The school has responded to some of the identified areas for review and development in the 2011 ERO report. Further work is needed in:

  • developing processes to better evaluate what is going well in the school and what could be improved
  • evaluating the board’s performance against expectations for good governance.

The board is committed to ensuring that students receive a range of experiences beyond the school, despite its isolation. The board has identified two financial challenges due to the school’s location:

  • resourcing professional learning development that meets the needs of teachers
  • matching the available financial resources with the actual cost of providing a modern learning environment.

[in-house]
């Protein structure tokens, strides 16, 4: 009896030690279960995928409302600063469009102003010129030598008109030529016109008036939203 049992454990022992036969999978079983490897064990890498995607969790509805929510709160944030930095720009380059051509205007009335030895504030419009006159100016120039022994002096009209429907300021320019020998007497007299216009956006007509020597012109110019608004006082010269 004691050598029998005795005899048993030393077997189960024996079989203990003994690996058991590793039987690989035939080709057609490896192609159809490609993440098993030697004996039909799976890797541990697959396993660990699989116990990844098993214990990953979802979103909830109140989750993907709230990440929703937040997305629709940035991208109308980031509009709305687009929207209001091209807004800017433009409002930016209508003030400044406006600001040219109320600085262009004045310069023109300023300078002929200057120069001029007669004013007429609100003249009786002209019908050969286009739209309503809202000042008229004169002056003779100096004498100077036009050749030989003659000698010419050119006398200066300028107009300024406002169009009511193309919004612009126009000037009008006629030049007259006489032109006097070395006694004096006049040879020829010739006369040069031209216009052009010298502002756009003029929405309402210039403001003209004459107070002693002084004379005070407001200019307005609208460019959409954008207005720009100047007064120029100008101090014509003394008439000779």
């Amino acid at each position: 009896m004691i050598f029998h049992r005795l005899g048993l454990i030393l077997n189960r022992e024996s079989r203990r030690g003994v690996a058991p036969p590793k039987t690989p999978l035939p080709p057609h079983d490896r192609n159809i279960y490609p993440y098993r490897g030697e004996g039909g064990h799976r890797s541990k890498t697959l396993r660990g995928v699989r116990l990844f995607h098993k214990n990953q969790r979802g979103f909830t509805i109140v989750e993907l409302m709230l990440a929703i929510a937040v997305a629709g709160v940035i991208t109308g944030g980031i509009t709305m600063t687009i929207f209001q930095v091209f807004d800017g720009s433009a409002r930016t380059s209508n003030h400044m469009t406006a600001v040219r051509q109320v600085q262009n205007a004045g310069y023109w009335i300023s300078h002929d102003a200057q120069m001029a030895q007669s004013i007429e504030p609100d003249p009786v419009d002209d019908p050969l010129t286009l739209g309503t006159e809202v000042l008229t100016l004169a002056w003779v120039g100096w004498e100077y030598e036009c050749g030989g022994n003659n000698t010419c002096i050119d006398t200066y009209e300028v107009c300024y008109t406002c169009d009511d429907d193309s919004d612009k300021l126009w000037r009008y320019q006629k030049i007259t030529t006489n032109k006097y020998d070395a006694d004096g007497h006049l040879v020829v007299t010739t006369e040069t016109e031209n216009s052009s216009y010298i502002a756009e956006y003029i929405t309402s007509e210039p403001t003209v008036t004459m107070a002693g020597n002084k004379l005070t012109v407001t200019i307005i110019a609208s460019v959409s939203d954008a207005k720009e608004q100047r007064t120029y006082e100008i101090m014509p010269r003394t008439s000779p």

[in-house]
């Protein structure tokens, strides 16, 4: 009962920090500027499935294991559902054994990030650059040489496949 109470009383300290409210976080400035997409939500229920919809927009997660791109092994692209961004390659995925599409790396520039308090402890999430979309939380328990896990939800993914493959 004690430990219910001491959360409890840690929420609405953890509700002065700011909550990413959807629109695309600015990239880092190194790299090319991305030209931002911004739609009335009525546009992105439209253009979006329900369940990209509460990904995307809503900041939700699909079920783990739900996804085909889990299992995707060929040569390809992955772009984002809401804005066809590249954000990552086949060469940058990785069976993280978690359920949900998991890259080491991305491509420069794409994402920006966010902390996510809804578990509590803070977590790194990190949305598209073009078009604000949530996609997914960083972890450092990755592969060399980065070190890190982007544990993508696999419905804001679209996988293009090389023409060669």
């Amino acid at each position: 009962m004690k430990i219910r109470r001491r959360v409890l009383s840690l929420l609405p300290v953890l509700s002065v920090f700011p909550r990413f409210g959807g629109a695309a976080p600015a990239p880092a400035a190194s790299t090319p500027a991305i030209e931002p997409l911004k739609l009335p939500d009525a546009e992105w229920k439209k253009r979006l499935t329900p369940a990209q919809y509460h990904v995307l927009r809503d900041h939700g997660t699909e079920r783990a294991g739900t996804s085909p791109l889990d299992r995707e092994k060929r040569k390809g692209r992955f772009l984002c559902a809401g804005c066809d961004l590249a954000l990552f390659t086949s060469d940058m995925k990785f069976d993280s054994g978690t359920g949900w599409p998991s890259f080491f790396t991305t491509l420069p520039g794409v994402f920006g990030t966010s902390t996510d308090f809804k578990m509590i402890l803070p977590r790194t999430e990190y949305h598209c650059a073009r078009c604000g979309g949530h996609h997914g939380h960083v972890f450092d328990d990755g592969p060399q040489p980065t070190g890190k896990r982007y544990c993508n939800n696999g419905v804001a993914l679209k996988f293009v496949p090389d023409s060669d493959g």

2 Learning

How well does this school use achievement information to make positive changes to learners’ engagement, progress and achievement?

Overall, the school makes very good use of achievement information to support students’ learning. Most students are achieving well in relation to the National Standards in reading, writing and mathematics.

Students are actively involved in assessing their own learning. They are well supported to understand what the National Standards expectations mean for them and how to aim for excellence. Students know:

  • these goals and how they help their learning
  • what they need to do to improve
  • how well they are achieving.

Teachers make effective use of achievement information to:

  • monitor student achievement and progress
  • plan their next steps for teaching